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Fall Becomes Us

     Fall begins today and not a moment too soon. I am soooo ready for this long, hot, awful summer to be over, with all its natural disasters, pandemic plagues, and combustible rhetoric fanning the flames of fires everywhere, both real and imagined. If weather forecasters are correct, a “norther” should be blowing in to South Texas this week, always a sign of autumn’s imminent arrival, even if the short period of brisk breezes and fluttering leaves are yet bookended by 98º days. I’ll take what I can get.

     Fall has always been my favorite season (probably because of back-to-school, football, and my birthday), even before I lived in Connecticut. But once I experienced the season in New England, where vistas of vivid foliage rekindle the spirit and sunlight filters strobe-like through the canopy of over-hanging trees on country backroads, I was really smitten for life.  We always took a little family field trip upstate into the Housatonic River Valley around Columbus Day when the colors were usually at their peak. We pretty much always took the same route, stopping and shopping in quaint little early American towns along the way, then have lunch at our favorite Fife ’n Drum restaurant in Kent, and finally ending up at the covered bridge in West Cornwall, our traditional photo-op destination. These were only day trips, but they felt much longer, having taken us away from our present-day cares and transported us to an earlier, simpler time. 

     No matter where you are, seasons begin on the solstices and equinoxes of the year. The very word season, from the old French session, means sowing and planting; it entered widespread use in English during the 16th century. The word autumn also comes from the old French autompne, which in turn traces its derivativation to the Latin autumnus. From there, things are less certain, but the common assumption among etymologists is that the original meaning is probably related to the Latin word augere, to increase.

     Calling the season “autumn” in English started around the 12the century. By the 16th century, the word autumn was in common use, but the word “fall” had also begun to appear, probably because of the routine sight of falling leaves at this time of year. “Fall” remains the preferred term here in the US, while “autumn” is still more common in the UK. Before all of this linguistic evolution, however, the season was most commonly called “harvest,” for obvious reasons related to farming and gathering of crops. To this day, it is harvest themes and images that define our seasonal decorations and celebrations, right through into Thanksgiving.

     Changing seasons matter because they help us mark the passage of time and provide a reset button, so to speak, from the relative sameness of everyday routines (even when we aren’t living in the Groundhog days of a pandemic). Though we don’t all experience the seasons in the same way everywhere we live, we still greet them with our own particular memories mingled with some universal images: snowmen in winter, singing birds in spring, beaches in summer, pumpkins in the fall.  Of course, those of us who don’t really have four distinct seasons have to make adaptations. I always wonder, for example, why people in South Texas send Christmas cards with snowmen and bobsleds on them. Is it a nod to nostalgia prompted by memories of growing up somewhere else, or is it just too many Normal Rockwell calendars hanging in Southern kitchens?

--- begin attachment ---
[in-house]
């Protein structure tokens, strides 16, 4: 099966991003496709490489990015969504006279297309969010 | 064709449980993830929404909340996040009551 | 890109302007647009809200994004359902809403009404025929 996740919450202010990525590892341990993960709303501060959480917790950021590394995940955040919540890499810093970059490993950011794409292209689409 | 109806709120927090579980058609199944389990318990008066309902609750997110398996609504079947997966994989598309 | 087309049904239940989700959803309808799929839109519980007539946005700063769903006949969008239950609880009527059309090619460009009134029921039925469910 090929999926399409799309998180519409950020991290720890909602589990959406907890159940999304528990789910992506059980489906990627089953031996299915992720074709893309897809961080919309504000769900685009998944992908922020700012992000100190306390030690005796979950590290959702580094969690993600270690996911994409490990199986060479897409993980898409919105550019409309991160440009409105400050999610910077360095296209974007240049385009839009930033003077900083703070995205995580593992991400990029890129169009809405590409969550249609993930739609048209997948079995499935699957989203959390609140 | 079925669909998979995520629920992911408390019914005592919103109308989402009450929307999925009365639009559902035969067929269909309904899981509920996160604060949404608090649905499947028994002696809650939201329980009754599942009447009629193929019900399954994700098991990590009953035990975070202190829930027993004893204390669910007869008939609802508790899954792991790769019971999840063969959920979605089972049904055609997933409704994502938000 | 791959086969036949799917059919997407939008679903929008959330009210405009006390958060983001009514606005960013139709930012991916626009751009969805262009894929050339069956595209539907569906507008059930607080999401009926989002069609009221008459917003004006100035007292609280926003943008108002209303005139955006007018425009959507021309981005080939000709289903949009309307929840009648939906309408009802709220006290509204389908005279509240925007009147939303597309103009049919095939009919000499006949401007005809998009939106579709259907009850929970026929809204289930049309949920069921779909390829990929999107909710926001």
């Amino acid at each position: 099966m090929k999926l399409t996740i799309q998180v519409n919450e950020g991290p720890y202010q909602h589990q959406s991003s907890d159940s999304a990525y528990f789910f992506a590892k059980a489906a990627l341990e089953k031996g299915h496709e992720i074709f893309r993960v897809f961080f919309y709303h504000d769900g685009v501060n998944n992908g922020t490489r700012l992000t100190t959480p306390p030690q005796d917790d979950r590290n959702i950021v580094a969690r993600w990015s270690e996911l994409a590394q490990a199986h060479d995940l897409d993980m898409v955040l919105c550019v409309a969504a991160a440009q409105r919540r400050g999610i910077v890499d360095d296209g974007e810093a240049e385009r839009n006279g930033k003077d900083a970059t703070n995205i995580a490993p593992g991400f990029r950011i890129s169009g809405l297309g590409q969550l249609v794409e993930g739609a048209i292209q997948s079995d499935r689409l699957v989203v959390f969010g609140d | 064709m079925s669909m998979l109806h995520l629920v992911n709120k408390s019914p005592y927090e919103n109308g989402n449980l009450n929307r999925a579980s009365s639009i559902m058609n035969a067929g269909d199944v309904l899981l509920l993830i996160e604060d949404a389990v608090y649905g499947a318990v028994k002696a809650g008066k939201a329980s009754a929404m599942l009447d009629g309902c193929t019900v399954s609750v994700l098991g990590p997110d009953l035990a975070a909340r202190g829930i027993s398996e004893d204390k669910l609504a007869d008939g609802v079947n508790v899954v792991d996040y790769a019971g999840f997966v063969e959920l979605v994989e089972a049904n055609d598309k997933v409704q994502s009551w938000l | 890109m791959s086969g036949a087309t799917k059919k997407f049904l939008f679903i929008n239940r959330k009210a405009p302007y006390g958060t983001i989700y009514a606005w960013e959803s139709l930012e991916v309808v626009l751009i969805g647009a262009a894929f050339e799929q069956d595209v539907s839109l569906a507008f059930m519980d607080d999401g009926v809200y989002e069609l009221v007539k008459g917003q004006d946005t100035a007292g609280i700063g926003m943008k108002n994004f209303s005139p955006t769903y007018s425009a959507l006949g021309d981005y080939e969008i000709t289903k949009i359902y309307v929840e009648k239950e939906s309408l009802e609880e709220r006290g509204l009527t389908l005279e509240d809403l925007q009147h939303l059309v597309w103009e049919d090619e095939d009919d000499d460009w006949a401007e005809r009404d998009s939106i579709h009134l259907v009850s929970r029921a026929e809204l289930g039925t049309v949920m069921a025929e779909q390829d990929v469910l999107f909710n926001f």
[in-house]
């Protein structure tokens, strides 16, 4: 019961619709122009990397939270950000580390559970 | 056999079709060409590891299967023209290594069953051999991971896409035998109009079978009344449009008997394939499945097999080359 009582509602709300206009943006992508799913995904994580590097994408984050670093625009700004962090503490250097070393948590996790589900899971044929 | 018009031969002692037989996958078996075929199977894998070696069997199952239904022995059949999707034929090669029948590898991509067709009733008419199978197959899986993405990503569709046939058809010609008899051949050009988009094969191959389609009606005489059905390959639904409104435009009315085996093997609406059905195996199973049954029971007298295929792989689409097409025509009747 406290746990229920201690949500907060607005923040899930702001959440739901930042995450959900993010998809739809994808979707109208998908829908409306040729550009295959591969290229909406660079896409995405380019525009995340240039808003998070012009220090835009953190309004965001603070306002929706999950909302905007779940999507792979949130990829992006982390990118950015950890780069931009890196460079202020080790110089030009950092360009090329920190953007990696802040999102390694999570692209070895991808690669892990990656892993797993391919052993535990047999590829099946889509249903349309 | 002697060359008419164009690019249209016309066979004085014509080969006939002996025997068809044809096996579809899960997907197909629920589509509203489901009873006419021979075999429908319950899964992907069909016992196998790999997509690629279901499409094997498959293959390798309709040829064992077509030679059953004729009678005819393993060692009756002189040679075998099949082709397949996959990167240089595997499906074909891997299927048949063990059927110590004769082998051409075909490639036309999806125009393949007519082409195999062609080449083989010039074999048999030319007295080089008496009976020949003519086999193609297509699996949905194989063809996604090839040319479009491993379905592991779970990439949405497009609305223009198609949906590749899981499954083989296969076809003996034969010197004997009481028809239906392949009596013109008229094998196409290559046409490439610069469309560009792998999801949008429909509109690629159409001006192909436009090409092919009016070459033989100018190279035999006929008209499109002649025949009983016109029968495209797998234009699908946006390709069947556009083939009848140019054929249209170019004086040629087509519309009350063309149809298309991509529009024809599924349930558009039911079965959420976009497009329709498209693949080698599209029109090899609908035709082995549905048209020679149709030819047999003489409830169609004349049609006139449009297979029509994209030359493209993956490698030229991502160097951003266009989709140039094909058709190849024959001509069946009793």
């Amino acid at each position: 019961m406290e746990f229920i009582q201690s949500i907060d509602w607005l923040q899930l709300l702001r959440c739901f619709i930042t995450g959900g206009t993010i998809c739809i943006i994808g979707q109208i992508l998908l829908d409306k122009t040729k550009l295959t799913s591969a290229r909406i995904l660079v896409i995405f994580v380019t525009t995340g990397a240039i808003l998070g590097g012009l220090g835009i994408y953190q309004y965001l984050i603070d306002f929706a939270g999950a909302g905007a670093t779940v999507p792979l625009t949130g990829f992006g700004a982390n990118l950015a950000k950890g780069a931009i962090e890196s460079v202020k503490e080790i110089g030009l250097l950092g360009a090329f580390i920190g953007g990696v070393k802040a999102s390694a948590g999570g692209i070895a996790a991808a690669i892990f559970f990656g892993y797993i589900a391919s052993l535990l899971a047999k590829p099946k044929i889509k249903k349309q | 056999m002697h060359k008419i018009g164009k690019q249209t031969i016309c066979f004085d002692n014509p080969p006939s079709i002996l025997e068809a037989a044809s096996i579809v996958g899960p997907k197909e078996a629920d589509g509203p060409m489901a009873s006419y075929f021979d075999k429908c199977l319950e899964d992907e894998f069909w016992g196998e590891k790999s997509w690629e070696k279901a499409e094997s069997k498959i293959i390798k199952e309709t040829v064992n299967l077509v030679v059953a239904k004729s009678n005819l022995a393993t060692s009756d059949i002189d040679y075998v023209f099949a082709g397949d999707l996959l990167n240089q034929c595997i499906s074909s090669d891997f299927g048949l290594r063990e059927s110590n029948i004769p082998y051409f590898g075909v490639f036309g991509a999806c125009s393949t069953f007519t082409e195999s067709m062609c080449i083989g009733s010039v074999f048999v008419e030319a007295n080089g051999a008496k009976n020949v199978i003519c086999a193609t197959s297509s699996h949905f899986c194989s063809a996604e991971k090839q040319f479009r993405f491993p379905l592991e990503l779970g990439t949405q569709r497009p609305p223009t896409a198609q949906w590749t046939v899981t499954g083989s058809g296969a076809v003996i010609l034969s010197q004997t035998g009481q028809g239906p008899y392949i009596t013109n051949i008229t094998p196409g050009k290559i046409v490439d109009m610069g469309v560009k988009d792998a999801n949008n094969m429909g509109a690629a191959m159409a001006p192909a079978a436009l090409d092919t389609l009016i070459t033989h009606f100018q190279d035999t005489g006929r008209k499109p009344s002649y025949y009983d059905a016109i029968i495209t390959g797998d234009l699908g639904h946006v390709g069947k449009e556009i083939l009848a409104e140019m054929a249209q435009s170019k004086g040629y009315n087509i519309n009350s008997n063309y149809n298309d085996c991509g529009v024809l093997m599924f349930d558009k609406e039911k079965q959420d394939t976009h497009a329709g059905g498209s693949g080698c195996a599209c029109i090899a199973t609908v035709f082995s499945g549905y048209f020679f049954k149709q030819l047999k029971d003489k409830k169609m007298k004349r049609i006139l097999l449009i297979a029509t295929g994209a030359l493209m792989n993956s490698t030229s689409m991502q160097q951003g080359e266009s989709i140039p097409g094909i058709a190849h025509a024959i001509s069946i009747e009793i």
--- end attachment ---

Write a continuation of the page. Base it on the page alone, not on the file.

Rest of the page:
In any event, the changing seasons, even if they don’t visibly change all that much, give us something to look forward to or, if nothing else, to complain about. An old country saying comes to mind: “Everyone complains about the weather, but no one does anything about it.” That observation was never so true as it is right now when we all continue to argue about climate change while the world implodes.

     Meanwhile, seasons change for better or worse and time moves on. To paraphrase an ancient philosopher, the only thing that doesn’t change is change itself. We may not be able to control the changes, but we can do our best to adapt in positive ways. For me, that means remembering those New England day trips fondly rather than sadly, decorating my house with fall leaves indoors rather than bemoaning the lack of color outdoors, and making my own squash soup and pumpkin bread rather than searching for a restaurant with a seasonal menu that offers  my favorite fall fare. 

     And in the early twilight of the evening, I can settle down with a good Italian wine, listen to Vivaldi’s “Autumn,” and let the music paint the scene.

2 Comments

  1. Diane Thiel

    I love autumn and miss it in Ohio where we lived for many years. Nothing more spectacular. When I first moved there from Texas, I gathered beautiful gold, red, bronze colored leaves and pressed them in a book and sent them to my mother. She kept it all these years and I retrieved it after her passing in Oct 2005. Bittersweet memories. Autumn always makes me a little sad. But if you are in a part of the world to witness the splendor of leaf change, enjoy its beauty.

    Like

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